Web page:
The past four months of lockdown have done wonders for my arms. Time once spent commuting to the office has been devoted to online beginner’s Pilates and a little bit of weight training. It hasn’t, however, been especially beneficial for my mental health or that of my friends, or of the five million or so other inhabitants of metropolitan Melbourne.Continue reading
Blessed is he who expects nothing, for he shall never be disappointed.Alexander Pope
On October 6th, 1727, English poet Alexander Pope wrote these words in a letter to a friend. Almost 300 years later, his words sum up perfectly the attitude of many Melburnians after two months of stage four lockdown.Continue reading
It is a truth universally acknowledged that prolonged periods of lockdown aren’t good for the human psyche. Being confined to our homes, our suburbs, even our state can be claustrophobic. We stare at our four walls but dream of faraway places.Continue reading
A Melbourne poised to go into stage four lockdown is probably not the ideal place to be in mid-winter.
Icy blasts of wind from the snow-dusted Dandenong Ranges whistle down the deserted streets as masked shoppers scurry along in search of final supplies before the expected announcement from Dan Andrews of further closures.
Who was it who said ‘Living with your adult children goes against nature’?
Oh yes, I think it was me.
It was long before the financial implications of choosing a life in The Yarts had hit home to two generations of my family: my muso son and me. But we wouldn’t have it any other way. The writing/music life fixes you in its gaze and you are powerless to look away. So here we are in lockdown together.
This online dating story was the catalyst for a piece of mine that appeared in The Guardian this week. It led to a second pitch, a whole new focus and a home in one of my favourite newspapers. It’s a lesson in perseverance and sheer bloodymindedness.
Here is the original…
An English friend of mine, now in her late 70s, introduced her husband to me by saying ‘This is Bill. I advertised for him in the Guardian.’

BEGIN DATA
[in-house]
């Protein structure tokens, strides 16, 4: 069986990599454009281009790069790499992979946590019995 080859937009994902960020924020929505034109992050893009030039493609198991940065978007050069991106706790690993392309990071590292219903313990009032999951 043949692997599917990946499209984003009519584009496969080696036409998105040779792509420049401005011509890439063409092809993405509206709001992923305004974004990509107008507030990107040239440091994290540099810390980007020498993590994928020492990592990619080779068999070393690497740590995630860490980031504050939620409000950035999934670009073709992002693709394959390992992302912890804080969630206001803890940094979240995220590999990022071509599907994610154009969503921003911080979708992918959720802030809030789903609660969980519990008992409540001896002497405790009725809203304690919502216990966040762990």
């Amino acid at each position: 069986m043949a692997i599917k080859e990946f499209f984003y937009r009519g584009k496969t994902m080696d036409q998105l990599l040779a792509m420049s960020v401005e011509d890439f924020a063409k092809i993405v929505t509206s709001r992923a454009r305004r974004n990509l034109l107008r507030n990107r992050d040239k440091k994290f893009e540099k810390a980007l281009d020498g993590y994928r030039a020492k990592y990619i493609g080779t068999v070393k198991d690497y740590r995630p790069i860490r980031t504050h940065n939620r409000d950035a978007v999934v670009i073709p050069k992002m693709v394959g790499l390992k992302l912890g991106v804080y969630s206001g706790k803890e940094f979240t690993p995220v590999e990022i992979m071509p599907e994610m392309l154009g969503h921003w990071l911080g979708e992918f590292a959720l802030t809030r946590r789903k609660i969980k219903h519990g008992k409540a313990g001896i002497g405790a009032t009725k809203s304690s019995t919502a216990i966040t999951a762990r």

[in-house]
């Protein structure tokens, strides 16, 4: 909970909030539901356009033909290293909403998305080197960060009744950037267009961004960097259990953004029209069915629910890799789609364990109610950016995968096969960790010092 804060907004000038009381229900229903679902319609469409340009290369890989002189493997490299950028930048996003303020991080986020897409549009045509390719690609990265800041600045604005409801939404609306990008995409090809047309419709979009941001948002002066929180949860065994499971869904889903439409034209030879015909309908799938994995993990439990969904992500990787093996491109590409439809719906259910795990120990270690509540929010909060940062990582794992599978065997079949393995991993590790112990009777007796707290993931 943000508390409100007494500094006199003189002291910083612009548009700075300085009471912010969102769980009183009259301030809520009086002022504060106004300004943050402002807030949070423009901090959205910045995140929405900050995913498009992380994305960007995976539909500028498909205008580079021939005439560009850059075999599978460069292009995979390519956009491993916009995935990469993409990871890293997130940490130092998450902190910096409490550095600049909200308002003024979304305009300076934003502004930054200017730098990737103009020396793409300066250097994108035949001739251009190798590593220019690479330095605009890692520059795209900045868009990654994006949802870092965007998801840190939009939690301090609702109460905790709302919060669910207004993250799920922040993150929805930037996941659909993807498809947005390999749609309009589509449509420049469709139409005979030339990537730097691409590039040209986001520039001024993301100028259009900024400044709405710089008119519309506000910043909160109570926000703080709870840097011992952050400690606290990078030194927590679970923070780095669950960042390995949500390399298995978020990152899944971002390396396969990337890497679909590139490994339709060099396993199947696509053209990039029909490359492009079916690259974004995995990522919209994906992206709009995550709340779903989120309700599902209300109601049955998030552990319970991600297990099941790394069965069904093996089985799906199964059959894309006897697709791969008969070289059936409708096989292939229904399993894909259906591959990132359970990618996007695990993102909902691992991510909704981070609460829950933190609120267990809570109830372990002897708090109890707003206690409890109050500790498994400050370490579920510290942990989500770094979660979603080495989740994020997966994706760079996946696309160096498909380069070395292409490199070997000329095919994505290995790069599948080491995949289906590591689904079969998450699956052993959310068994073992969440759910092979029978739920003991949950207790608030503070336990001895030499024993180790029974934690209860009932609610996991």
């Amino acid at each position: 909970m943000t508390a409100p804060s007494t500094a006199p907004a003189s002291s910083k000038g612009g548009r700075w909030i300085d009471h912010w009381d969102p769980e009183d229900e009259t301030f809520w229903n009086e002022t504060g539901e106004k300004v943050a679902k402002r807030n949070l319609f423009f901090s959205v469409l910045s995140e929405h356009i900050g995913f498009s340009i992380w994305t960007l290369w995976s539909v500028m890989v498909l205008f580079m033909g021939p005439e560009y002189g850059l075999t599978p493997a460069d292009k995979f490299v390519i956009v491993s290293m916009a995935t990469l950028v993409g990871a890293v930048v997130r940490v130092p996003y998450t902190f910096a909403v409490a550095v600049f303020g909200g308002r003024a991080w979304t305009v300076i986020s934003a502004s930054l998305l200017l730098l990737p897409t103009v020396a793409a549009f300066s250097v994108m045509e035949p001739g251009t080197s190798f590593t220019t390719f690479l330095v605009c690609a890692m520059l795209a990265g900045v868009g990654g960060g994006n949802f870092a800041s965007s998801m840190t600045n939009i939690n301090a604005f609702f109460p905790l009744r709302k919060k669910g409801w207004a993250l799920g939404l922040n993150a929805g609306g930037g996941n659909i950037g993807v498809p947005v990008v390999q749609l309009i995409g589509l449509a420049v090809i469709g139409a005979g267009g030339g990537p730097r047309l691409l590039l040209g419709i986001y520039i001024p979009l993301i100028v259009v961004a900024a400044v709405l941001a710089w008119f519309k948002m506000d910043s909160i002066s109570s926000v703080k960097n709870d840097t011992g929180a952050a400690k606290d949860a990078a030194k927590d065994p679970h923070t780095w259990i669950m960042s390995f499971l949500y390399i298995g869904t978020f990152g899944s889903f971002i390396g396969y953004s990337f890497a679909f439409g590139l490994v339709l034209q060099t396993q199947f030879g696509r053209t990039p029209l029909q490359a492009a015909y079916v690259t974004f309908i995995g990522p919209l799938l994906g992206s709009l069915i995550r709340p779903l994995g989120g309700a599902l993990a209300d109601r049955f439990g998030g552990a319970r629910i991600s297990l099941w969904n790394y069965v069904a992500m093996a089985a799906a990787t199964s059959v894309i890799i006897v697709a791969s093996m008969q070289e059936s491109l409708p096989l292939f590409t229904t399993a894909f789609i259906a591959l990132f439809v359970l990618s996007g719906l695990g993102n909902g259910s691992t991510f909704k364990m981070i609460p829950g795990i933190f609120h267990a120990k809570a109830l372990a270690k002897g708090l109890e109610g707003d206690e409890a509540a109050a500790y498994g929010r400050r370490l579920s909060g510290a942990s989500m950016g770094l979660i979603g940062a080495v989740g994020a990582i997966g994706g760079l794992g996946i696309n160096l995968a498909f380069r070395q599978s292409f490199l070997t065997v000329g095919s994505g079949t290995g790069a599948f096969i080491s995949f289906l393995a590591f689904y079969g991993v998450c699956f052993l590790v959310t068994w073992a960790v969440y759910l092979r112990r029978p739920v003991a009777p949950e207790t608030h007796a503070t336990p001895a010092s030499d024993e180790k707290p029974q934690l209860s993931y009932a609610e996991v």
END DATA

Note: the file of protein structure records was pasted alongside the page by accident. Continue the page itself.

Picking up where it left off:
One day last week I looked around me at the piles of newspapers, manila folders, books and binders scattered over the floor in my bedroom/study and took a deep breath. I’ve been sleeping, working and eating in this room for the past few months.
My brain is a lockdown-induced jumble of broken resolutions.
The freedom of working from home has turned me into a combination of jellyfish and goldfish – lacking in backbone and unable to retain a plan for more than three seconds. I can’t put it off any longer. I need order in my life.
Kids, I’m going to IKEA. If I’m not back by midnight, send out a search party.
Since lockdown began six (or is it seven?) millenia ago, I have begun to realise how reliant I am on the companionship of sound, and of classical music in particular.
I wake up to Russell Torrance and his gentle Scottish brogue on Classic FM, then move on to my late father’s classical music CD collection for the rest of my working-from-home day. Once meticulously filed in alphabetical order in his study, it’s now a jumbled pile in his old bedroom – my current retreat. I sift through it for old favourites – the B for Bach, H for Handel and M for Mozart sections were always heavily weighted on Dad’s shelves – and spend hours every day of this 21st century pandemic immersed in 18th century music.
Being a long distance grandmother has its compensations. Every morning since corona-lockdown, I’ve woken to images of my son and his young family managing their splendid self-isolation in northern NSW. There are five of them and they’re in this together: mother, father, toddler, newborn and Norman. (Norman is a greyhound but try convincing him.)
This Anzac Day was going to pass me by without comment.
I’ve written before about my inner battle with this most Australian commemoration of war and I’ve made peace with myself on that front. The trouble is on another more personal front.
April 25 is also the anniversary of my father’s death.Continue reading